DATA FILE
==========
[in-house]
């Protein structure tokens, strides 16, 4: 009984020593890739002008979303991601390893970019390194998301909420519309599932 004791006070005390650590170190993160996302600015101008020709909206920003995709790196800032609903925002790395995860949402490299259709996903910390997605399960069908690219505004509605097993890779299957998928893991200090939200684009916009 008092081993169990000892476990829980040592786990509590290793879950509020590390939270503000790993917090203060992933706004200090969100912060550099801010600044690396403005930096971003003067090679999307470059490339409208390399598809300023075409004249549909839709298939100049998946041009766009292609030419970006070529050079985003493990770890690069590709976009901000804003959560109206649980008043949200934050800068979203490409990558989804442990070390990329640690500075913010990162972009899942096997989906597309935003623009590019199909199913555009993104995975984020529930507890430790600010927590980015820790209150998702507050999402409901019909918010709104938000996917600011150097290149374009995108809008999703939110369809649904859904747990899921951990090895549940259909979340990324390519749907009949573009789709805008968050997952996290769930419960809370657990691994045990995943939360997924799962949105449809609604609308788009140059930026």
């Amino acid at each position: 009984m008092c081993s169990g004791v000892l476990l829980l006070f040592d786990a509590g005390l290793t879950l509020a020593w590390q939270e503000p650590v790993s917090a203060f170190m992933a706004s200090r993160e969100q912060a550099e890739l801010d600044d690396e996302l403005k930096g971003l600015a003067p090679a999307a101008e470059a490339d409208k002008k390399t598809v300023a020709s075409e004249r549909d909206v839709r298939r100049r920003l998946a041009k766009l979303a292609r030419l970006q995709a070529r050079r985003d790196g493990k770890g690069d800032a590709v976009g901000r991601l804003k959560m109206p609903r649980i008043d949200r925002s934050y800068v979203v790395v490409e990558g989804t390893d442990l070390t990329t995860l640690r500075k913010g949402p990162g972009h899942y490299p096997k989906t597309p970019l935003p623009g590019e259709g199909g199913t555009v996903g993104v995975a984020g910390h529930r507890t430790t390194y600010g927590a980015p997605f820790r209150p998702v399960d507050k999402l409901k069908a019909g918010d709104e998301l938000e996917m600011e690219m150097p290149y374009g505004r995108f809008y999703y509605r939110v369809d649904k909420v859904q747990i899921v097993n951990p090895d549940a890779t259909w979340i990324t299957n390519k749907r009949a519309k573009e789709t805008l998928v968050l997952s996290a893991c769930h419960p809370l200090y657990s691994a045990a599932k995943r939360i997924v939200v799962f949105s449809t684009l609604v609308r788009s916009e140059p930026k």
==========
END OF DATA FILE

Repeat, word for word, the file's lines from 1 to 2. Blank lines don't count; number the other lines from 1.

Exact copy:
[in-house]
């Protein structure tokens, strides 16, 4: 009984020593890739002008979303991601390893970019390194998301909420519309599932 004791006070005390650590170190993160996302600015101008020709909206920003995709790196800032609903925002790395995860949402490299259709996903910390997605399960069908690219505004509605097993890779299957998928893991200090939200684009916009 008092081993169990000892476990829980040592786990509590290793879950509020590390939270503000790993917090203060992933706004200090969100912060550099801010600044690396403005930096971003003067090679999307470059490339409208390399598809300023075409004249549909839709298939100049998946041009766009292609030419970006070529050079985003493990770890690069590709976009901000804003959560109206649980008043949200934050800068979203490409990558989804442990070390990329640690500075913010990162972009899942096997989906597309935003623009590019199909199913555009993104995975984020529930507890430790600010927590980015820790209150998702507050999402409901019909918010709104938000996917600011150097290149374009995108809008999703939110369809649904859904747990899921951990090895549940259909979340990324390519749907009949573009789709805008968050997952996290769930419960809370657990691994045990995943939360997924799962949105449809609604609308788009140059930026």